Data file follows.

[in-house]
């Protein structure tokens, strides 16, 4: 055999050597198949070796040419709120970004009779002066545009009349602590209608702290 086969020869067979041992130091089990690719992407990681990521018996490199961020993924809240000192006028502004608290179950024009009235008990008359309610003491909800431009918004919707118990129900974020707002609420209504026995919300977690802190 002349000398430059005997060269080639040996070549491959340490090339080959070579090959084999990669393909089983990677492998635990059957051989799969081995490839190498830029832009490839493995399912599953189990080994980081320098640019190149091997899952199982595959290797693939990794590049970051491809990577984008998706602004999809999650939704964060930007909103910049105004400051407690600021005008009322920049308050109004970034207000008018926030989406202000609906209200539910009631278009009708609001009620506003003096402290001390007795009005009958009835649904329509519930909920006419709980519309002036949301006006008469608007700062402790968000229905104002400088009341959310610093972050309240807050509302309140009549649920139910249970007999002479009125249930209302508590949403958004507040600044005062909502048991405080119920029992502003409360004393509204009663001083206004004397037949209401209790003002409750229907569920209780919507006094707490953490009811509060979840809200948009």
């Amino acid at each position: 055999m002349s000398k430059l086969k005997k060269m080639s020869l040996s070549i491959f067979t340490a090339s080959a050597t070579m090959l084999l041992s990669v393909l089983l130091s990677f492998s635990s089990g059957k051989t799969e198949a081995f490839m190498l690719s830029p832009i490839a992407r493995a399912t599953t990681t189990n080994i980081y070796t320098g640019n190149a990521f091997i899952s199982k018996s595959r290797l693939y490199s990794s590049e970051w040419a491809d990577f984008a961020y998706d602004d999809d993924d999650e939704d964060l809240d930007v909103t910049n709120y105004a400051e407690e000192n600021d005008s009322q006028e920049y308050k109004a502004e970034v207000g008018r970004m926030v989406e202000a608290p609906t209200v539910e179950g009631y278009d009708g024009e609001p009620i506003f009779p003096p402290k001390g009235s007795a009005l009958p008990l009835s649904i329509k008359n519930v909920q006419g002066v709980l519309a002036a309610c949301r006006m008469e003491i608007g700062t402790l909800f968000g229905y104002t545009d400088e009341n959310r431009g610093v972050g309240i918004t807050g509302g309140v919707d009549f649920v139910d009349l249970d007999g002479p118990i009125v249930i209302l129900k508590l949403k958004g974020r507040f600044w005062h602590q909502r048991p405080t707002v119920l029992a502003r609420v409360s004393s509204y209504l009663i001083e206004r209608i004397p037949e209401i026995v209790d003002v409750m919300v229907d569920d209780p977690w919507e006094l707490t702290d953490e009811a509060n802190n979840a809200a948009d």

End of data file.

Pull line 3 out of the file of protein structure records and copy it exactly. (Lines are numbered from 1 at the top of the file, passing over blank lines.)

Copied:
């Amino acid at each position: 055999m002349s000398k430059l086969k005997k060269m080639s020869l040996s070549i491959f067979t340490a090339s080959a050597t070579m090959l084999l041992s990669v393909l089983l130091s990677f492998s635990s089990g059957k051989t799969e198949a081995f490839m190498l690719s830029p832009i490839a992407r493995a399912t599953t990681t189990n080994i980081y070796t320098g640019n190149a990521f091997i899952s199982k018996s595959r290797l693939y490199s990794s590049e970051w040419a491809d990577f984008a961020y998706d602004d999809d993924d999650e939704d964060l809240d930007v909103t910049n709120y105004a400051e407690e000192n600021d005008s009322q006028e920049y308050k109004a502004e970034v207000g008018r970004m926030v989406e202000a608290p609906t209200v539910e179950g009631y278009d009708g024009e609001p009620i506003f009779p003096p402290k001390g009235s007795a009005l009958p008990l009835s649904i329509k008359n519930v909920q006419g002066v709980l519309a002036a309610c949301r006006m008469e003491i608007g700062t402790l909800f968000g229905y104002t545009d400088e009341n959310r431009g610093v972050g309240i918004t807050g509302g309140v919707d009549f649920v139910d009349l249970d007999g002479p118990i009125v249930i209302l129900k508590l949403k958004g974020r507040f600044w005062h602590q909502r048991p405080t707002v119920l029992a502003r609420v409360s004393s509204y209504l009663i001083e206004r209608i004397p037949e209401i026995v209790d003002v409750m919300v229907d569920d209780p977690w919507e006094l707490t702290d953490e009811a509060n802190n979840a809200a948009d």